CAIRO: The Egyptian pound has been weakening against the US dollar in the past weeks, reaching LE 5.6607 per dollar, following the euro’s continued decline.
Instability in European markets triggered by turbulence in Greece’s economy has led to the depreciation of the euro.
The Egyptian pound rose against the euro in recent months by 14 percent while the euro declined against the dollar, with rates ranging between 16 and 17 percent, according to an article in state-run daily Al-Ahram, citing a Central Bank of Egypt (CBE) report.
According to Al-Ahram, CBE Governor Forouk El-Okdah, told the prime minister in a recent meeting that the monetary and banking conditions in Egypt were stable.
In a market report earlier this week, Beltone Financials cited El-Okdah as saying that this stability stemmed from the CBE’s predictability of the European crisis and being conservative in the management of its foreign reserves.
The overall balance of payments registered a surplus of $3.1 billion in the nine months ending March, and capital flows recovered to their pre-crisis levels.
Tourism indicators are improving as are revenues from exports, workers remittances and the Suez Canal, Beltone cited the governor as saying.
Ola El-Khawaga, economics professor at Cairo University, said that this depreciation may be due to “several external and internal, indirect factors that affect the relationship between the currencies, including trade balances, the increasing value of the dollar against the euro and the deficit in the US economy.”
She added that Egypt’s ability to deal with the issue will depend on the flexibility of its exports, and the possibility of shifting towards US markets.
“Our exports to the US will now be more competitive as they will be cheaper to US consumers, specifically in the service sector,” said El-Khawaga.
“Suez Canal revenues in addition to workers remittances may be positively affected by the depreciation and may have a general positive affect on the economy as they contribute to foreign reserves,” she added.
Omneia Helmy, lead economist at the Egyptian Center for Economic Studies, previously told Daily News Egypt that the falling value of the euro to the US dollar is a cause for alarm.
“Since the EU is our main trade partner with regards to exports and imports, such change in their currency will affect our mutual trade,” she said. “Ultimately, our exports will be more expensive to European consumers and this will affect our competitiveness in EU markets,” said Helmy.
Helmy also expected this to cause a depreciation of the Egyptian pound relative to the dollar. She explained that this would cause imports from the US, specifically of wheat and agricultural products to be more expensive, which may cause inflation.
“Imports from the US will be more expensive for final and intermediate products as all our transactions are in US dollars,” she added.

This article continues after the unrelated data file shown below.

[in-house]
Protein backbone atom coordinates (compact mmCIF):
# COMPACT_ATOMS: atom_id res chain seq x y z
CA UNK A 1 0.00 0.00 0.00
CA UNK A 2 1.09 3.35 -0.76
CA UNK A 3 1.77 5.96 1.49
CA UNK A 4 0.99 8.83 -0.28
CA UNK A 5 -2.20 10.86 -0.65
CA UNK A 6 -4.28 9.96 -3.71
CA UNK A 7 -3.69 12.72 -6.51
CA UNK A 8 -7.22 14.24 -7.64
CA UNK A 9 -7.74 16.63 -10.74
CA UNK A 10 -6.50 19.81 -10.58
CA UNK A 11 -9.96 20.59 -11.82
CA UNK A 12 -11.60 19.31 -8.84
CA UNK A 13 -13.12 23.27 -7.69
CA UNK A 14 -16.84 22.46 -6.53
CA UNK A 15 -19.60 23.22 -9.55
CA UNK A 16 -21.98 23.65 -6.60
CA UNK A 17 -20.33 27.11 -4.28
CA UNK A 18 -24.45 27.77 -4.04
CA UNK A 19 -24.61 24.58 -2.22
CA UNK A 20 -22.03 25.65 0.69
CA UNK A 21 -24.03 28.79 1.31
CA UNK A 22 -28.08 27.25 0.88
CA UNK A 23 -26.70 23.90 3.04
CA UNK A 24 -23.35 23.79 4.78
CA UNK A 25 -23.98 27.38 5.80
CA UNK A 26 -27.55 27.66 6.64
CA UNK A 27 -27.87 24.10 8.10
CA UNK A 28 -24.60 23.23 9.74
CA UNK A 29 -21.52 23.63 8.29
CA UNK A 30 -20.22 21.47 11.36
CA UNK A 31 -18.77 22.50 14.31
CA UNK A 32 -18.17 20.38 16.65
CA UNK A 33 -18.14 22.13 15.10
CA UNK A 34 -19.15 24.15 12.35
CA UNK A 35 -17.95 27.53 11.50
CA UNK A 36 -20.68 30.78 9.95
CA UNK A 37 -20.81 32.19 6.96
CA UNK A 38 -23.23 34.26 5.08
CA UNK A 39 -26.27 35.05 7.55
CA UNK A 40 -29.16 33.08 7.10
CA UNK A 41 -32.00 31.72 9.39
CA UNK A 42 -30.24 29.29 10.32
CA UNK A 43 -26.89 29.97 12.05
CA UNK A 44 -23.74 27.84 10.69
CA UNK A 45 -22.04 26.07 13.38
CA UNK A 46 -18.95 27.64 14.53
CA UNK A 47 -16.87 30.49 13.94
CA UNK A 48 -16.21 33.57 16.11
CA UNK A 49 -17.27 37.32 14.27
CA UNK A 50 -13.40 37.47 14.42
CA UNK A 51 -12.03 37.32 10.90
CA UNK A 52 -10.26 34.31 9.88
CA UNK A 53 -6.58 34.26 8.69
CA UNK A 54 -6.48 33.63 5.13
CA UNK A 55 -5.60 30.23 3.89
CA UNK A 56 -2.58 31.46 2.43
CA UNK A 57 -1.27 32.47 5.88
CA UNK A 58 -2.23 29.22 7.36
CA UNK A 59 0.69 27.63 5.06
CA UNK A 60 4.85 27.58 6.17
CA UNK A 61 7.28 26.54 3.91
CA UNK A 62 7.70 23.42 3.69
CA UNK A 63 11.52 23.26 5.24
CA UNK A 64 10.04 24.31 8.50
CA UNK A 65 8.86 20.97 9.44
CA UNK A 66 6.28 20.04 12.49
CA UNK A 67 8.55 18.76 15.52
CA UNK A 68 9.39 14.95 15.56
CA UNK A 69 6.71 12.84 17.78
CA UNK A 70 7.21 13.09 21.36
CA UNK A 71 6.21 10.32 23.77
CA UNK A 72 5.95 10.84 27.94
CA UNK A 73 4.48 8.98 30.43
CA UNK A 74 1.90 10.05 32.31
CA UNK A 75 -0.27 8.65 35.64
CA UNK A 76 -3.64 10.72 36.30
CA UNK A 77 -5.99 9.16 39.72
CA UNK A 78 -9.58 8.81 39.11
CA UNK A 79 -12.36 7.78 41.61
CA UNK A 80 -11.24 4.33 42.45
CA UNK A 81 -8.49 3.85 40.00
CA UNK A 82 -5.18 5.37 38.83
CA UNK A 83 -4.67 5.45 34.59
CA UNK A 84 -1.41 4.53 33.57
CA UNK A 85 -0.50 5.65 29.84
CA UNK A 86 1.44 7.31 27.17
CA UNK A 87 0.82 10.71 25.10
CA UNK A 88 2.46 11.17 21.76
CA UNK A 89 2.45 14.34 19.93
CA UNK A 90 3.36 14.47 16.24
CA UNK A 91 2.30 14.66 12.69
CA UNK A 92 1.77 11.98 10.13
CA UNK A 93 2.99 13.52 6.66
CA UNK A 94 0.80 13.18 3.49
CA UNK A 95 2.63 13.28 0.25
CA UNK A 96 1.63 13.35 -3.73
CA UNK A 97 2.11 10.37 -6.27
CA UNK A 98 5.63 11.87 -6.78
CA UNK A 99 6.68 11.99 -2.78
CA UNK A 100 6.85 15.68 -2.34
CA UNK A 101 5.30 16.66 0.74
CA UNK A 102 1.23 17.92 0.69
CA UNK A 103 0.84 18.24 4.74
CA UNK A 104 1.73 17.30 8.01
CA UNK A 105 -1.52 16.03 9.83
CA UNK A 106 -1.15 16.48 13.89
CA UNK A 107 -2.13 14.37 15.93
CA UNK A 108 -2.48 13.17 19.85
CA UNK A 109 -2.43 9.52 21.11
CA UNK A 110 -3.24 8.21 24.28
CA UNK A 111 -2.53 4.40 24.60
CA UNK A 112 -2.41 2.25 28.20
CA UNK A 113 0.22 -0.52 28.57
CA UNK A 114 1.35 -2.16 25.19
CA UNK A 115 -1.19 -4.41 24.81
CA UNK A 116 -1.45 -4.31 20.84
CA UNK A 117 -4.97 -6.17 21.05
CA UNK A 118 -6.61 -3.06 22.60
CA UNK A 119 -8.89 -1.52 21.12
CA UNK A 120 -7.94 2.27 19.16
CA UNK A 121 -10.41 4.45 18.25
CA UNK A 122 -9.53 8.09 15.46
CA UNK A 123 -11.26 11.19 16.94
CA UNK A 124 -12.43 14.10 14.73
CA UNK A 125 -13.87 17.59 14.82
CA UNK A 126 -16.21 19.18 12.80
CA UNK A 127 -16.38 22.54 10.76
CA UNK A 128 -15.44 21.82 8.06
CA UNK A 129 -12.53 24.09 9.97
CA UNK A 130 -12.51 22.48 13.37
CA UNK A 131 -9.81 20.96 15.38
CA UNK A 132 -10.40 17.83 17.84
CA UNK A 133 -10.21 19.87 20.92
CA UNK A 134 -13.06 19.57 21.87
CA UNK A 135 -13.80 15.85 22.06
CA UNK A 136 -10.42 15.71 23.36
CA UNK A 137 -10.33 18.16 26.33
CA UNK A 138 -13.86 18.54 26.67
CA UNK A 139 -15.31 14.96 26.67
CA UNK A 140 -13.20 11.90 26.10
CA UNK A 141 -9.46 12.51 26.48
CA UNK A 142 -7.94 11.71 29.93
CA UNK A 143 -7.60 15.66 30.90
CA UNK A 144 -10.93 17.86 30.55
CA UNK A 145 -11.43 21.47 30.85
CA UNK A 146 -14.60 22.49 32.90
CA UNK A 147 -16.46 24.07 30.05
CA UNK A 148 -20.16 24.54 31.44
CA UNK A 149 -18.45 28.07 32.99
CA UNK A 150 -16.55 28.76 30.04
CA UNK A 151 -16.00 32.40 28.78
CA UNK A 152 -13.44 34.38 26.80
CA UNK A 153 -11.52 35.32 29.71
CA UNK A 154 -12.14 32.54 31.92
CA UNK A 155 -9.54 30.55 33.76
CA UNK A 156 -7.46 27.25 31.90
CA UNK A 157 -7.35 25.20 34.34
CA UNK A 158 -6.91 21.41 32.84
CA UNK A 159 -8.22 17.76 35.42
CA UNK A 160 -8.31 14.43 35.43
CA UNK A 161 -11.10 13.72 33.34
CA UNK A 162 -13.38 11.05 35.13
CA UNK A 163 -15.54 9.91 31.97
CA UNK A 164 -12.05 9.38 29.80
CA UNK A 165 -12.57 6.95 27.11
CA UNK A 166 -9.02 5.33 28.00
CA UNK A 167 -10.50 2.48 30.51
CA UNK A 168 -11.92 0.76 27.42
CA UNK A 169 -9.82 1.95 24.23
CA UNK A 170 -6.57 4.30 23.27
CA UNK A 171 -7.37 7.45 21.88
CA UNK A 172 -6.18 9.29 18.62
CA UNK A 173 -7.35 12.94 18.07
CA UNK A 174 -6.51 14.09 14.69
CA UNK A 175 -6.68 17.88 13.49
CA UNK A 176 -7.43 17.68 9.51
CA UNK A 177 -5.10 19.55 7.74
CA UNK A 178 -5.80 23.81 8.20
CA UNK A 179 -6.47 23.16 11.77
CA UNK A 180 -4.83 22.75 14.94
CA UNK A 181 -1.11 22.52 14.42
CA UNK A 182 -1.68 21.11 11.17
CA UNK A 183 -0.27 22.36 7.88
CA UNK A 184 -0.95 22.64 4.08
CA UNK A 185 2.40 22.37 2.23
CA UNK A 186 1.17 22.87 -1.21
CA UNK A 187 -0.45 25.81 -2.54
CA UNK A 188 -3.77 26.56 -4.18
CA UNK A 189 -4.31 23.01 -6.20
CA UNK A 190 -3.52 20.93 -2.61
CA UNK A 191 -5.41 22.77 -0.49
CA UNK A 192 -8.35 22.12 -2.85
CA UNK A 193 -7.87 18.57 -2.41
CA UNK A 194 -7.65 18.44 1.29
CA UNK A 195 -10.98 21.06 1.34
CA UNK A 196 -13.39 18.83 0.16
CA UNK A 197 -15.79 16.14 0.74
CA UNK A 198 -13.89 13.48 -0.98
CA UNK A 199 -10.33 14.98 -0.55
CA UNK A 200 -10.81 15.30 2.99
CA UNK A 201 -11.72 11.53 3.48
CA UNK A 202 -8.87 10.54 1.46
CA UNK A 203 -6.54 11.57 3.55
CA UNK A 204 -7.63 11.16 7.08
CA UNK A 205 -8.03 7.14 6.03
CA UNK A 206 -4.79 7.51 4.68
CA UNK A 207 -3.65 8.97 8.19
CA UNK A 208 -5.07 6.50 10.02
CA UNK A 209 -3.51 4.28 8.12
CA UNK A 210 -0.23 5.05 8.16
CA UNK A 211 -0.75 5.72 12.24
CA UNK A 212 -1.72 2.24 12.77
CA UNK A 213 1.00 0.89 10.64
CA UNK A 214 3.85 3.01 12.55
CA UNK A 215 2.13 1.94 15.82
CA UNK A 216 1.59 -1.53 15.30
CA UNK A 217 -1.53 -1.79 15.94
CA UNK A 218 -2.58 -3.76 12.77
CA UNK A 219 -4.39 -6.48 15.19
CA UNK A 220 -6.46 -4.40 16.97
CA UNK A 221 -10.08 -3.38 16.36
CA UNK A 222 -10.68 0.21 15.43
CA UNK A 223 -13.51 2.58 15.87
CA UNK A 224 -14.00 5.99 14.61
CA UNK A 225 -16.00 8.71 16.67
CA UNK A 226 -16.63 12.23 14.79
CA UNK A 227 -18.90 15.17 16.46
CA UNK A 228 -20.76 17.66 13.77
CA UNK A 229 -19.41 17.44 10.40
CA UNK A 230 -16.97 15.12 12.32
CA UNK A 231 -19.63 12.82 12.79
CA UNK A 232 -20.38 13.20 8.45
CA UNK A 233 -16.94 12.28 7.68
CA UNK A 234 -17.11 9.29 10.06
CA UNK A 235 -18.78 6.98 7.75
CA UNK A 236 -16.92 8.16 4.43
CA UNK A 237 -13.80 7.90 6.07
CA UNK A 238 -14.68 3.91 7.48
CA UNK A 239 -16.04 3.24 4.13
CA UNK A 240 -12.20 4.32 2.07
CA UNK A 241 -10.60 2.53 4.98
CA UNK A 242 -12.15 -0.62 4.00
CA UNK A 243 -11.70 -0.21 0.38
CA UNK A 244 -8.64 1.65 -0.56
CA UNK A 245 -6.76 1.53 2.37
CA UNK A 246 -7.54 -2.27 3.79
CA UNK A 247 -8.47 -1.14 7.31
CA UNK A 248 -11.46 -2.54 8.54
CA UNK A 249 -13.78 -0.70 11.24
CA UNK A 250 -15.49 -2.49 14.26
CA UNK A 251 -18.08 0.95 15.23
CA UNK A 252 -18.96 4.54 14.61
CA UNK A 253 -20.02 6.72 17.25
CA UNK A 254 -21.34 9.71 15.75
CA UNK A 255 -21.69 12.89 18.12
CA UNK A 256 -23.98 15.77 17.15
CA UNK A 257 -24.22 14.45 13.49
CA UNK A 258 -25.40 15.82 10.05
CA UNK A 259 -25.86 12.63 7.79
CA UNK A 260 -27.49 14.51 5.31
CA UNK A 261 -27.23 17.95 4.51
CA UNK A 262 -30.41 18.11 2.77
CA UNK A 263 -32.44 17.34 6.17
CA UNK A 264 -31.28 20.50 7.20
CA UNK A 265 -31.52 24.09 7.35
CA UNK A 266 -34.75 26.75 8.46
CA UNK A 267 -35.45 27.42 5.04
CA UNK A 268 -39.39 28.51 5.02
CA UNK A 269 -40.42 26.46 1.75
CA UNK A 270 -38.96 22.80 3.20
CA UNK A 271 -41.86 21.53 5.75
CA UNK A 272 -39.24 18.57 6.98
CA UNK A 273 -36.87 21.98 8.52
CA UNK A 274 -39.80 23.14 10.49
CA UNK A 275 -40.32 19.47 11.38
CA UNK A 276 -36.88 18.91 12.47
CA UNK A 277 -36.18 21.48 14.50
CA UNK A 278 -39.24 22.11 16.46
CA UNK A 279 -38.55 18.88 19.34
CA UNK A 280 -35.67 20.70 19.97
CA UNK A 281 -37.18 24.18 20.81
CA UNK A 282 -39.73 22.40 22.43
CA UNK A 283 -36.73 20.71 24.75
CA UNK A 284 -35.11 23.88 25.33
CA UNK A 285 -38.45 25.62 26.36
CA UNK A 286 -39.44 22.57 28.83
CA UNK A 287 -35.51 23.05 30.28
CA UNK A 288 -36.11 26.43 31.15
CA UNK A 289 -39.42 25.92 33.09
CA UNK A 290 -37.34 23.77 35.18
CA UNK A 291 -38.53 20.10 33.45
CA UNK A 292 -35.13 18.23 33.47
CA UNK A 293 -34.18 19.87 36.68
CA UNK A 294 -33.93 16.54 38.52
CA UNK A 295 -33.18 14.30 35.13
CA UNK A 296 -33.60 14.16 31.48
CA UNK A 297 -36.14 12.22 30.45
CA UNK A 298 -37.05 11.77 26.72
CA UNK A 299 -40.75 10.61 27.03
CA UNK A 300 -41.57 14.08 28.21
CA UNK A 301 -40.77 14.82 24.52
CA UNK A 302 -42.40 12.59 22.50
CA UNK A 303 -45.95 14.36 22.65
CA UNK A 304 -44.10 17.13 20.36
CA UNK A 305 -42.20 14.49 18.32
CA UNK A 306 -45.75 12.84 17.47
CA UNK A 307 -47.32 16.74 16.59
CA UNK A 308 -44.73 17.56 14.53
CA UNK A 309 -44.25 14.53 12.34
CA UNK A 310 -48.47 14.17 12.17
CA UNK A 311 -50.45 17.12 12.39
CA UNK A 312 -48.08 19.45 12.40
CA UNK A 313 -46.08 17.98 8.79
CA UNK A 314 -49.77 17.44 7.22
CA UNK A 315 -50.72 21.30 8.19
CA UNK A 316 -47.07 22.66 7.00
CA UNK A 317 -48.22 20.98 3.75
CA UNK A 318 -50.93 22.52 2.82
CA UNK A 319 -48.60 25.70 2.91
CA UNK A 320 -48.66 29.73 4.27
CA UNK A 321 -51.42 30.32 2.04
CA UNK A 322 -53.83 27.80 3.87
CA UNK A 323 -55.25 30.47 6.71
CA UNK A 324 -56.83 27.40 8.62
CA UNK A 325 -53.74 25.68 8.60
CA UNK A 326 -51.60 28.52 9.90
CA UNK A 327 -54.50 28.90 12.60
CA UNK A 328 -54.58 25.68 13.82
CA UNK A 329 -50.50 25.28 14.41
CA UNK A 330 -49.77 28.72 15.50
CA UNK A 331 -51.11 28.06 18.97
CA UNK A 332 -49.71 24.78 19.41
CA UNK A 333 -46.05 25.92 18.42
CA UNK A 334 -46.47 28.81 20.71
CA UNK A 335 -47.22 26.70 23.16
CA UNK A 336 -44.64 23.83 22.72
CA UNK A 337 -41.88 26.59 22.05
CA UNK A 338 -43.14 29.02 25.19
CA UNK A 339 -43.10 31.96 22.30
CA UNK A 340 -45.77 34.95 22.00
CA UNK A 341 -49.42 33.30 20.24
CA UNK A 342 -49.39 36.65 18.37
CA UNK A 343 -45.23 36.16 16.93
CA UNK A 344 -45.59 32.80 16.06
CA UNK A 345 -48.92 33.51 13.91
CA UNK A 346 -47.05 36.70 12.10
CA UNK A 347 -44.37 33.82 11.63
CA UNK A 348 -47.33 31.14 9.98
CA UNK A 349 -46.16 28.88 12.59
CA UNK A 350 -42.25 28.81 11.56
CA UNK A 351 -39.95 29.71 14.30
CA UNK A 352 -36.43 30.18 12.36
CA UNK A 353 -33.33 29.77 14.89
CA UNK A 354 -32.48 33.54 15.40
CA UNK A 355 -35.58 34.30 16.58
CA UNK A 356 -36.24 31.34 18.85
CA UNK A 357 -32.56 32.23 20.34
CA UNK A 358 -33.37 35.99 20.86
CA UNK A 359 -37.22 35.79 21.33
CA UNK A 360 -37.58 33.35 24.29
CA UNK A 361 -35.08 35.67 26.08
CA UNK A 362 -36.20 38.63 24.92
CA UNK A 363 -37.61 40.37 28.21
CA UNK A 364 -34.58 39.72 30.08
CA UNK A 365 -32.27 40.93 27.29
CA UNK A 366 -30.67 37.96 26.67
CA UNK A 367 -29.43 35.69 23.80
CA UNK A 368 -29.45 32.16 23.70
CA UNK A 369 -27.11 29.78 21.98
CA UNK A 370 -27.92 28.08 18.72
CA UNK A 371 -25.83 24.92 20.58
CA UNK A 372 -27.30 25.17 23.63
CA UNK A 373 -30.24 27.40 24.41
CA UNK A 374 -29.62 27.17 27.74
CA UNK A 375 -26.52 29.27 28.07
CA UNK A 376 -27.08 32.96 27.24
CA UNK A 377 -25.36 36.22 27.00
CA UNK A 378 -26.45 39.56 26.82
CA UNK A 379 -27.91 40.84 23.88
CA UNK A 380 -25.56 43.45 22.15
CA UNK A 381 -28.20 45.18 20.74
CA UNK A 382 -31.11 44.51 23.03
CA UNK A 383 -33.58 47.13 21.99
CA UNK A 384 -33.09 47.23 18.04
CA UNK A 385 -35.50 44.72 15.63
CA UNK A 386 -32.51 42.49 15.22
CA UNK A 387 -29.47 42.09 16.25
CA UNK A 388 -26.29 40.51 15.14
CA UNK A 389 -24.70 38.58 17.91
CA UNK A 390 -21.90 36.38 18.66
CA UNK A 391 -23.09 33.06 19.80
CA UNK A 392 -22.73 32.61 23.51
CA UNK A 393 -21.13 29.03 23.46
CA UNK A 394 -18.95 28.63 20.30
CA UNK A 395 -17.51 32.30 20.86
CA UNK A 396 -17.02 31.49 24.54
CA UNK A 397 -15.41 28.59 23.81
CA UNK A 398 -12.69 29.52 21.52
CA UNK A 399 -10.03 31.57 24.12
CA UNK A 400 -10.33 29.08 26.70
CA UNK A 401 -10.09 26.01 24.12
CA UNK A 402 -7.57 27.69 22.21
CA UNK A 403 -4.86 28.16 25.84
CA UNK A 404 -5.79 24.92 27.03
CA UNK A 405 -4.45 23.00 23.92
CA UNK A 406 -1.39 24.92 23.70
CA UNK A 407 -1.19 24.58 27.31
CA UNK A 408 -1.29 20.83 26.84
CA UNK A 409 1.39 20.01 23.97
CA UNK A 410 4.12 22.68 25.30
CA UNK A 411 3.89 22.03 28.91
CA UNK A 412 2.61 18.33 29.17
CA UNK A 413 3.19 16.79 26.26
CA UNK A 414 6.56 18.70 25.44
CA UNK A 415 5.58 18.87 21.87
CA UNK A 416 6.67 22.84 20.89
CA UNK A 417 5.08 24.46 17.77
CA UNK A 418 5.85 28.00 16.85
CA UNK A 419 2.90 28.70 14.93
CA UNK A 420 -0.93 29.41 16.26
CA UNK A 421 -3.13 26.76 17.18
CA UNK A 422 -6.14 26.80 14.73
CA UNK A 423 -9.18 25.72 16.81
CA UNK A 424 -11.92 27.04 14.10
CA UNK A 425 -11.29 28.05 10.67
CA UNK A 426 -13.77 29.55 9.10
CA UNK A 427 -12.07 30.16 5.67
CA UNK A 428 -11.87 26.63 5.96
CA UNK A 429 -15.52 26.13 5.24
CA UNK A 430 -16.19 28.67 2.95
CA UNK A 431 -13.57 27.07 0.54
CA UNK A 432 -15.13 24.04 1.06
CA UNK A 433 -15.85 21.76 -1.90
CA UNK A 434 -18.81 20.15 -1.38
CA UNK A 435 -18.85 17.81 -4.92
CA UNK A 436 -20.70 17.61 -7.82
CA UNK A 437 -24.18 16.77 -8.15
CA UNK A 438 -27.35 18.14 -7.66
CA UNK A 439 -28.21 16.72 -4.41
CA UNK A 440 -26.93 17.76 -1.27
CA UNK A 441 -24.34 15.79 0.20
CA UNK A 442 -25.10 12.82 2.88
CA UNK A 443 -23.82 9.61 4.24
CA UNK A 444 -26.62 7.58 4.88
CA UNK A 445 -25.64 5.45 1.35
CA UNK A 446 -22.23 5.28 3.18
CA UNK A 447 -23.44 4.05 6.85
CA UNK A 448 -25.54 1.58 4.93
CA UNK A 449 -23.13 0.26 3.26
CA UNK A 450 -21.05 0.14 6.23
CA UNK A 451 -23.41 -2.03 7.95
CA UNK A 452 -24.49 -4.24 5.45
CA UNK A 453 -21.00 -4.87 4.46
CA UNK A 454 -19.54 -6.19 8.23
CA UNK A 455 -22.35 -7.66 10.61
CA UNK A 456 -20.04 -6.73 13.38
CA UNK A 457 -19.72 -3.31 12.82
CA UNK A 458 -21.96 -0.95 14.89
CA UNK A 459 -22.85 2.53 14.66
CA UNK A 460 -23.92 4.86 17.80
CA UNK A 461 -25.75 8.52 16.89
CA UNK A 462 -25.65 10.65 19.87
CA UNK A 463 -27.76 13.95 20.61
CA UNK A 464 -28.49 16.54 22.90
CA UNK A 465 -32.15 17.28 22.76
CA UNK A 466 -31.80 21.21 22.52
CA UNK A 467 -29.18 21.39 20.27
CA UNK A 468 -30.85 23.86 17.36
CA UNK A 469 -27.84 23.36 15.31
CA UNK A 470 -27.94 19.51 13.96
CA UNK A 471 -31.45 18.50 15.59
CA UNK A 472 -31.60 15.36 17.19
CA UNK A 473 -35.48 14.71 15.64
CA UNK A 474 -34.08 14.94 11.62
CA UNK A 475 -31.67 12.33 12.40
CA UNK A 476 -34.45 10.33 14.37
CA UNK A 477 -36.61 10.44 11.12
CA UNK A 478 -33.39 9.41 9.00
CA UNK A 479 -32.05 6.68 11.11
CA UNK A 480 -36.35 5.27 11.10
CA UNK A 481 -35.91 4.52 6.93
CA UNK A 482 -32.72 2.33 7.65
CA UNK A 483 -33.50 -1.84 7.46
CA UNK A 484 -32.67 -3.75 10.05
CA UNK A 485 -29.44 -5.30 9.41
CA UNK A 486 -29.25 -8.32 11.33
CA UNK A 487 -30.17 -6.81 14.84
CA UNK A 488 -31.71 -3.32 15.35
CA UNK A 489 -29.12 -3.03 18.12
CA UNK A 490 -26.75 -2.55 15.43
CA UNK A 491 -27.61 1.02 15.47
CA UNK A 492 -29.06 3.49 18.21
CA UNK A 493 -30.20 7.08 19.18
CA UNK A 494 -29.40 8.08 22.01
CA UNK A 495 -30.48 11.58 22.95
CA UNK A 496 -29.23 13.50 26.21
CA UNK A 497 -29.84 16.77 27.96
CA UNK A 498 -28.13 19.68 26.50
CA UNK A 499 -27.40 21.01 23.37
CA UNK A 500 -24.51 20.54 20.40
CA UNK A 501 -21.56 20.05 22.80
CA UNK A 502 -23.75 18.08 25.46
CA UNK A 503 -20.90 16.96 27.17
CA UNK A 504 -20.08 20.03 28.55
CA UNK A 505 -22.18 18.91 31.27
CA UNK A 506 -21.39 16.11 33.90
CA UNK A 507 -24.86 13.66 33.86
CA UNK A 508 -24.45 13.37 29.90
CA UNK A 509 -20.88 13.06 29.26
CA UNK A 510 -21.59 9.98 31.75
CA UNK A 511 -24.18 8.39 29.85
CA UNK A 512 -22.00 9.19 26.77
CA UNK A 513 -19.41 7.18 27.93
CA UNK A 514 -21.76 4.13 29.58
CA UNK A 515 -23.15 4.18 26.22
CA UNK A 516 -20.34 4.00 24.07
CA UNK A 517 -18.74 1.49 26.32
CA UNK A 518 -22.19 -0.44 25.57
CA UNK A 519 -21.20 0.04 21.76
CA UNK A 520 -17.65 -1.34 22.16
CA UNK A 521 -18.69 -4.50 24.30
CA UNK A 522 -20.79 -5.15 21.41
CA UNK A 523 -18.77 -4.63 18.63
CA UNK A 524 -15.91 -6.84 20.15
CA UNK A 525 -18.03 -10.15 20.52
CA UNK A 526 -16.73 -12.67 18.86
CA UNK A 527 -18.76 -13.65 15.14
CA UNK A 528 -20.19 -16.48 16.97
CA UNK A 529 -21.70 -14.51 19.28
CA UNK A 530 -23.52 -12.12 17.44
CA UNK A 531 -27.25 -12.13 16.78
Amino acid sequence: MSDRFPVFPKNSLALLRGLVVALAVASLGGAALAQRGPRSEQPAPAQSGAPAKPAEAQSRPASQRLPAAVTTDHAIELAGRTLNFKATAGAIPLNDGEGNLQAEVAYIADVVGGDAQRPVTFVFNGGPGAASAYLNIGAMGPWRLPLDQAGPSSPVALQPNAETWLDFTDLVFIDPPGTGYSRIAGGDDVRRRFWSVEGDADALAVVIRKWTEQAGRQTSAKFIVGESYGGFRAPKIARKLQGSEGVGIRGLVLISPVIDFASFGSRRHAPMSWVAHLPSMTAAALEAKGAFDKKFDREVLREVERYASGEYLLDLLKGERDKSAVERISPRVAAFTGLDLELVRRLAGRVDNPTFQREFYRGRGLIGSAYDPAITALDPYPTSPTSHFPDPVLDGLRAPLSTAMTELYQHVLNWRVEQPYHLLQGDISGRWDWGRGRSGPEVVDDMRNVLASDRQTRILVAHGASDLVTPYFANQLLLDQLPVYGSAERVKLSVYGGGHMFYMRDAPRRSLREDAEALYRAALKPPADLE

According to the Economist Intelligence Unit (EIU) country report for June 2010, “in the second half of 2008 and early 2009, significant portfolio and other capital outflows and a strengthening of the US dollar led to some depreciation of the Egyptian pound, which fell to LE 5.63 to $1 in March 2009.”
However, since then “a strong interest rate differential and a robust economy compared with much of the rest of the world have attracted carry-trade inflows (as shown by strong net portfolio investment inflows in July-December 2009), causing the pound to appreciate steadily,” the report added.
It had anticipated this trend to continue until 2011, citing Suez Canal and tourism revenues as the main causes, but said that the recent events in Europe would limit or cancel out the positive affect of these factors.
“As a result of weakness in the euro zone, the pound will strengthen substantially against the euro, to an average of LE 6.98 to $1, which could harm exports to Europe and the tourism sector,” said the report.
“The trend should continue in 2010, but the pound is forecast to depreciate slightly in 2011, especially against the dollar. The pound will average LE 5.54 to $1 over the forecast period.
“Capital inflows will be more moderate than in recent years, but rising Suez Canal receipts and a revival of tourism will lift foreign-exchange reserves,” the report explained.
Although the pounds value is currently depreciating in relation to the dollar, Egypt’s net foreign reserves did rise to $35.1 billion at end-May, exceeding levels reached before the 2008 global economic crisis according to the recent CBE report.
According to the EIU report this could give the CBE the ability to intervene to prevent sharp swings in the exchange rate.
Beltone said it expects further weakening in the Egyptian pound versus the US dollar in the coming period, based on movements in the USD/Euro rate, as one of the main determinants of the EGP/USD rate.
"We expect, however, the pace of weakening to decelerate as the increased supply of foreign currency increases in Egypt in the summer months, given the moderate demand from the business sector," Beltone said.
"The firm said the EGP/USD rate could possibly slide to 5.70 – 5.75, depending on the duration and nature of the EU debt crisis, pulling back once international FX markets calm and the weakness in the euro caused by excess panic on investors’ part subsides and the increased supply materializes in the local market," the report concluded.